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SC- Driving a personally owned vehicle on a military base is a privilege

November 24, 2009

Driving a personally owned vehicle on a military base is a privilege

Responding to the letter to the editor written by a parent of a student at one of the schools on Shaw, who objects to Shaw Air Force Base’s motorcycle safety requirements:

Our answer probably won’t please the writer, who felt that the Air Force should drop all safety gear requirements for civilian motorcycle riders accessing a school on base.

We at Shaw feel the public deserves to know the Air Force side of the story.

The gates on Shaw serve as a restricted entry point to land owned by the United States Air Force. We understand that High Hills Elementary and Shaw Heights Elementary are public schools. Access to the schools has been a demanding issue for a long time. But they are on Shaw land.

This land (streets included) is a mixture of federal exclusive jurisdiction and proprietary jurisdiction. Regardless of jurisdiction, it is well established that a Department of Defense installation commander may enact or enforce rules and regulations necessary for the safety and welfare of his or her installation.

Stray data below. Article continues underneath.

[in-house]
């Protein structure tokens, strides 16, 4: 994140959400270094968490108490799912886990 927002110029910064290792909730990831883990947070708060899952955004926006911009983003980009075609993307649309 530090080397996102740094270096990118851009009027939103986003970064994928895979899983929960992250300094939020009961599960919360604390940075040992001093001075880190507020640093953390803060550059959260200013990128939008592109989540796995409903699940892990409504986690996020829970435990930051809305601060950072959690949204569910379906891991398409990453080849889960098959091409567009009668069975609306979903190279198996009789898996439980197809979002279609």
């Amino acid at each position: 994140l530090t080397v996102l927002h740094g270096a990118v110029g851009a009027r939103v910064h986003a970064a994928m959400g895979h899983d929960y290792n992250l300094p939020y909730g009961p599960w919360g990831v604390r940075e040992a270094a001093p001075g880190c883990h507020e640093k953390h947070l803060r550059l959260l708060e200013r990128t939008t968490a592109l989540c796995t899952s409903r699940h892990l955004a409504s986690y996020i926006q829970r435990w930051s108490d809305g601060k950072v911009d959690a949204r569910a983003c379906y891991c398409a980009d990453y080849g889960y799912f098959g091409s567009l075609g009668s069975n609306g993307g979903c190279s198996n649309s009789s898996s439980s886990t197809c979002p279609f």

The commander’s discretion to maintain a military installation and to manage military personnel is essential. This inherent authority to establish reasonable rules for safety and welfare is separate and apart from the concept of jurisdiction to prosecute cases.

In other words, while military or federal government officials may not prosecute criminal acts that occur on areas falling under its proprietary jurisdiction, they may enforce rules that ensure safety, welfare and good order. Specifically with regard to traffic regulations, the DOD Joint Traffic Regulation provides that driving a personally owned vehicle on a military installation is a privilege granted by the installation commander. All operators must comply with the installation’s regulations governing motor vehicle operations.

The bottom line: On areas of an installation that fall under its proprietary jurisdiction, the military may enforce its regulations through administrative sanctions, including the suspension of a civilian’s installation driving privileges.

The motor vehicle rules and procedures in place at Shaw are well within the 20th Fighter Wing commander’s authority to ensure the safety and welfare of those on the military installation, by placing reasonable rules and restrictions on those who enter it.

We’re sorry this rider feels the motorcycle safety requirements are an inconvenience for him, but they’re not going to change.

ROB SEXTON
Community Relations Manager
Shaw Air Force Base

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